After two years collecting dust in the Department of Health, the NHS Employers contract scoping report was published just before Christmas. Why should you care? Well, the publication of this report marks the beginning of a process that could see a new contract for junior doctors, and that could mean major changes to our pay and working conditions. Releasing the report marks a clear intention to renegotiate the contract by the government.
While our contract isn’t perfect, we haven’t been clamouring for a renegotiation given the current economic climate. What is becoming increasingly clear is that the economy is not likely to pick up anytime in the near future. As a result, we cannot rely on an upturn before agreeing to look at our contracts in the hope of major improvements to our pay. So what’s in it for us now? Why shouldn’t we simply refuse to talk to the DH and NHS Employers?
The simple answer is that our current contract is far from perfect. The banding system that was so helpful in rewarding those who worked long hours successfully drove down our working hours to safe limits. 100-hour weeks are now a thing of the past. Our banding system is not generating much benefit for trainees now we have working-time regulations. The current contract is also complex, which can make it difficult to know what you’re entitled to.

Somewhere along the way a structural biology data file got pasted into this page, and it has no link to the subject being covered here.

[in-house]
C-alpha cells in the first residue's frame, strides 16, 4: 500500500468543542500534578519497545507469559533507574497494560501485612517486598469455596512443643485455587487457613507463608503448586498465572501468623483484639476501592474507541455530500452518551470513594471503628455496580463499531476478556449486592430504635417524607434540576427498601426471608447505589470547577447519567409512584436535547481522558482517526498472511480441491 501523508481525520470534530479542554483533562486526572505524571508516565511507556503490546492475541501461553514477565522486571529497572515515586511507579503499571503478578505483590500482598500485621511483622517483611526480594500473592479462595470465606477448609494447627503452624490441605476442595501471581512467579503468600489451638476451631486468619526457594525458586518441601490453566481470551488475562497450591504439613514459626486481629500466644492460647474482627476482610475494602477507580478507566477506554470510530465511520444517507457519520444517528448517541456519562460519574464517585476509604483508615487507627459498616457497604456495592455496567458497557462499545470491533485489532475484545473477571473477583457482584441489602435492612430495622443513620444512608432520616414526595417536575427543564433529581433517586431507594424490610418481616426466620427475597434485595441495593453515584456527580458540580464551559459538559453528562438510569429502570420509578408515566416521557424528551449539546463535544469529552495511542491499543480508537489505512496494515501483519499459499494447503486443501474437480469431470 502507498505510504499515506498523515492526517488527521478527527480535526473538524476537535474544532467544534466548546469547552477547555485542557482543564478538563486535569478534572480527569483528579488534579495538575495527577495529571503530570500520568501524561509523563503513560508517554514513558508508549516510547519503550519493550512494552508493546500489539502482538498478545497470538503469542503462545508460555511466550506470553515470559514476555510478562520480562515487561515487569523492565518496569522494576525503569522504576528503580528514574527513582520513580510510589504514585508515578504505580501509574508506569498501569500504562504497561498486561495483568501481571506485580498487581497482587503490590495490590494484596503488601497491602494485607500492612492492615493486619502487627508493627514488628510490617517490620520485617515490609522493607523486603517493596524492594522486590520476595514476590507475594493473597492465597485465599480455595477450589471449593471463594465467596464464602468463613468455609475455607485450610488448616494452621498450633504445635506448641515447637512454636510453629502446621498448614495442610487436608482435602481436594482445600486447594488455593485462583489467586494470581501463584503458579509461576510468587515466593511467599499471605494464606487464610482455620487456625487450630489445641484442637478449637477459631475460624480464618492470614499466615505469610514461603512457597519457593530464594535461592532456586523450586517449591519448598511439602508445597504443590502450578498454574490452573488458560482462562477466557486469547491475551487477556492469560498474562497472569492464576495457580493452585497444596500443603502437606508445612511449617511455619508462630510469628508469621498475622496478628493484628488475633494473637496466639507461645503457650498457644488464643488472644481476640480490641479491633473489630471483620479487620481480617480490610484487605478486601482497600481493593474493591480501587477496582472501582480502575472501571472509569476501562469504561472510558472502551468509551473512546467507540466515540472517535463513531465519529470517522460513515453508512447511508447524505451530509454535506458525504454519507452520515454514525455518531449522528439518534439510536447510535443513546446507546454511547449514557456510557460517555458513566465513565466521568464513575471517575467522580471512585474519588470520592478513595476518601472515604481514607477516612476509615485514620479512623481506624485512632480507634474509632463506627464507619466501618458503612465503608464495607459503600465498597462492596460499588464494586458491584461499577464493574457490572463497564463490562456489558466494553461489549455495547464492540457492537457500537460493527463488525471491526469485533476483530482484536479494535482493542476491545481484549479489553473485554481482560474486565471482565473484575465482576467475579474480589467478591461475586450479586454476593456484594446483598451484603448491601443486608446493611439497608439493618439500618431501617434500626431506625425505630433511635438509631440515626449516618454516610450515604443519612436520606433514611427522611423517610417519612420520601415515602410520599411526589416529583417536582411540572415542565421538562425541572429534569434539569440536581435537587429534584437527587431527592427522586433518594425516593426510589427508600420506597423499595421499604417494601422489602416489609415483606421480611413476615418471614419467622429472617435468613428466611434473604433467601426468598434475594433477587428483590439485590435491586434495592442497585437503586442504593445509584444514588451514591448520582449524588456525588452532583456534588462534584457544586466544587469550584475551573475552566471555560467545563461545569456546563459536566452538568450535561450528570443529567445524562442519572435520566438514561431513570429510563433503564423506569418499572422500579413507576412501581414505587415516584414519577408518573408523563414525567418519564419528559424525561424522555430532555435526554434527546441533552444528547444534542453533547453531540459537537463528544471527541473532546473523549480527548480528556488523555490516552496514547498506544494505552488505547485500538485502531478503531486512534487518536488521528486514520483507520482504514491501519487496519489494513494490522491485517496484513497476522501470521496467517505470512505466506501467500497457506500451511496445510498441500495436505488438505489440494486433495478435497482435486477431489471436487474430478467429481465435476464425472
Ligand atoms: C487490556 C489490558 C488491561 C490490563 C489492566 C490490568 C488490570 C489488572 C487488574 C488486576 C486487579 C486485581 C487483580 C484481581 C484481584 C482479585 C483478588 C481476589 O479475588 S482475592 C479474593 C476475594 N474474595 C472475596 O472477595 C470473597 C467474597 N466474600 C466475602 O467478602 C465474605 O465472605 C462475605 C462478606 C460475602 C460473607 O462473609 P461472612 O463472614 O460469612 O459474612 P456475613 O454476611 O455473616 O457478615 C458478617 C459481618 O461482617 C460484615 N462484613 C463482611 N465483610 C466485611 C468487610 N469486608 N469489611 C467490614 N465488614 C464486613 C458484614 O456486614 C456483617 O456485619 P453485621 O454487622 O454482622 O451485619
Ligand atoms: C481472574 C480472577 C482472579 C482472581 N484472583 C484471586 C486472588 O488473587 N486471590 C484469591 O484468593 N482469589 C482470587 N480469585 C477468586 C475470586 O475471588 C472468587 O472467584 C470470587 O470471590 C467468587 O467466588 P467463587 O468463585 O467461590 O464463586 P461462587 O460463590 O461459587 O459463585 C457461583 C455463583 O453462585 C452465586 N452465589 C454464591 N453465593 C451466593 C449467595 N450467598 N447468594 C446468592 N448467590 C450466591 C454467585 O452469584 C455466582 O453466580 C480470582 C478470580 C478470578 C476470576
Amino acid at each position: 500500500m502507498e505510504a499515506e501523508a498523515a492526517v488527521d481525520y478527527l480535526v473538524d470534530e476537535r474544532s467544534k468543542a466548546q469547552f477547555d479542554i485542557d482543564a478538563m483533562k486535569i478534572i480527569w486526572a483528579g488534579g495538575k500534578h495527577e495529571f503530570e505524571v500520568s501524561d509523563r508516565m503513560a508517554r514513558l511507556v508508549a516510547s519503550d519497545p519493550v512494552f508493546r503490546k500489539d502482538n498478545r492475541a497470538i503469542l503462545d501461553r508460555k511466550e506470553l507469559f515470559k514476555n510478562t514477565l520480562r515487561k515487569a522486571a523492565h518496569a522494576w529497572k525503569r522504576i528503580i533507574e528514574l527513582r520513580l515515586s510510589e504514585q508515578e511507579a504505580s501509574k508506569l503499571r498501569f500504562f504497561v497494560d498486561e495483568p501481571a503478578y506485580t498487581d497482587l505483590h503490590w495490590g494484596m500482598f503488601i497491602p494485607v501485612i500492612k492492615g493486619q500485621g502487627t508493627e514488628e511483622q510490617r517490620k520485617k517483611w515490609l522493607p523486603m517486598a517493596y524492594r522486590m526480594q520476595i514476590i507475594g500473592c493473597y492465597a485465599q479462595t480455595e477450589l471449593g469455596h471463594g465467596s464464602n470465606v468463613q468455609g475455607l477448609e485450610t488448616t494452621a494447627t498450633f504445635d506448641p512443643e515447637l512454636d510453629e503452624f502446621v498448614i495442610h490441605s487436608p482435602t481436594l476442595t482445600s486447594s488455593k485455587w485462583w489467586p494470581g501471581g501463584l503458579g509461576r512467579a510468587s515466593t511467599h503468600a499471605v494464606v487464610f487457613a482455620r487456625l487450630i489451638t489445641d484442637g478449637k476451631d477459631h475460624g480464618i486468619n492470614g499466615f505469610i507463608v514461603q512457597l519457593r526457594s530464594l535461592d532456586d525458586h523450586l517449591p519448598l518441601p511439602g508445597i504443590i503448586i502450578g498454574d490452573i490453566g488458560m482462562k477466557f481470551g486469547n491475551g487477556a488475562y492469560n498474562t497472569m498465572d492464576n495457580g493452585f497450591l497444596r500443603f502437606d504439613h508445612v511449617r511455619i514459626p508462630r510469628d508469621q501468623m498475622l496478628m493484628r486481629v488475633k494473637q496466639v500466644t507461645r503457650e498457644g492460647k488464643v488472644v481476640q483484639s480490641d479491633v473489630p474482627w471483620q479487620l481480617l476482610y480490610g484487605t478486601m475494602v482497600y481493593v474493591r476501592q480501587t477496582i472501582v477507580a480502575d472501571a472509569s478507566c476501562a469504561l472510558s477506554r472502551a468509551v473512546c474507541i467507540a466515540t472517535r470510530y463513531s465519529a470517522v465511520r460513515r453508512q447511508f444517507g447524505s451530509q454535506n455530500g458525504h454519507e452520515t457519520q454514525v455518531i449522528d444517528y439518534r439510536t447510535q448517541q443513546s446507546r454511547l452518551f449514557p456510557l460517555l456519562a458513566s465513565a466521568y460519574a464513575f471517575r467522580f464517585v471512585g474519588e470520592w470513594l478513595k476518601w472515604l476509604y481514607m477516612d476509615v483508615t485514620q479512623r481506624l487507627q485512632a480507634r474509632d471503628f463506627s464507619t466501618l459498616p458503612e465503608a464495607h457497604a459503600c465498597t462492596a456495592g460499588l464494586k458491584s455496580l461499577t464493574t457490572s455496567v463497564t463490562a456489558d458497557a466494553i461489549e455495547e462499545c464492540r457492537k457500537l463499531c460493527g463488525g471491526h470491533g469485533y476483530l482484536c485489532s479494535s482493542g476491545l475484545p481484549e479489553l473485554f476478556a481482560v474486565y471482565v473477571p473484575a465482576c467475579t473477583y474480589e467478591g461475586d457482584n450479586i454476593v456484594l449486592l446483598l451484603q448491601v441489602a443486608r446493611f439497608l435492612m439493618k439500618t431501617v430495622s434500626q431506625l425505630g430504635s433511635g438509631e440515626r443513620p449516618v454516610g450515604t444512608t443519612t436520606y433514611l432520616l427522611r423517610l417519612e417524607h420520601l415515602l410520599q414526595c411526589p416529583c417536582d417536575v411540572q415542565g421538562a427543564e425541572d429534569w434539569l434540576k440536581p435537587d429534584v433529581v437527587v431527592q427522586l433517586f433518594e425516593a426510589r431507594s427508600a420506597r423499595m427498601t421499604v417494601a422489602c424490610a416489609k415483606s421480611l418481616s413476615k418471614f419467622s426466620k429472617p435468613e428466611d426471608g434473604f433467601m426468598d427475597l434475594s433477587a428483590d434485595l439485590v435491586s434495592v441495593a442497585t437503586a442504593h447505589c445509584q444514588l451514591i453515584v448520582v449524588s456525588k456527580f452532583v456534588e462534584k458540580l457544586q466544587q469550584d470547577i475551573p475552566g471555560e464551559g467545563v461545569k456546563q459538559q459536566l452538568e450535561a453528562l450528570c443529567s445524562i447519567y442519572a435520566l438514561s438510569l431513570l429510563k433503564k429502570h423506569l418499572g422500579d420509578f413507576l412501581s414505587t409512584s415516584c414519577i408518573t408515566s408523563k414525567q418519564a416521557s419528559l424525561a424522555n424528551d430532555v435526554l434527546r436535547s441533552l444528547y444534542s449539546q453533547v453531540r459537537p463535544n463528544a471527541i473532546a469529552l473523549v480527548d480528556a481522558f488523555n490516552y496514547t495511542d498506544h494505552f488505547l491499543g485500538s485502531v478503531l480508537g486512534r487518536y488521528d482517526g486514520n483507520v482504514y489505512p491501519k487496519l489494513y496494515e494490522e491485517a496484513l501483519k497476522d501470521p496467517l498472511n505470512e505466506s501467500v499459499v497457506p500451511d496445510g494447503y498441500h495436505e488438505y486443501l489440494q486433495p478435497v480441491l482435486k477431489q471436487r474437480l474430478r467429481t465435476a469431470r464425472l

A new contract could provide an opportunity to prioritise issues that are important to us. Training, for example, is barely mentioned in the current contract. A new contract could even out the variation in our pay as we move jobs, helping provide more stability to our working lives, or refine the pay we receive for out-of-hours work. Of course another reason to talk is the simple fact that the government could impose changes upon us.
The NHS Employers scoping report gives a flavour of their thinking but the report is more than two-years-old, so we will only get a real understanding of what’s on the table if we talk. We have discussed the possibility of a new contract at the BMA many times and so we have a good idea of the issues we want to address.
But the BMA is not me, it is not the junior doctors committee: it is our members.
So we need to hear what you think. If you were in charge, what issues would you want to address as part of a discussion on our contract? Would it be about working hours? Training? Study leave? Read the materials on the BMA website and tell us what you think.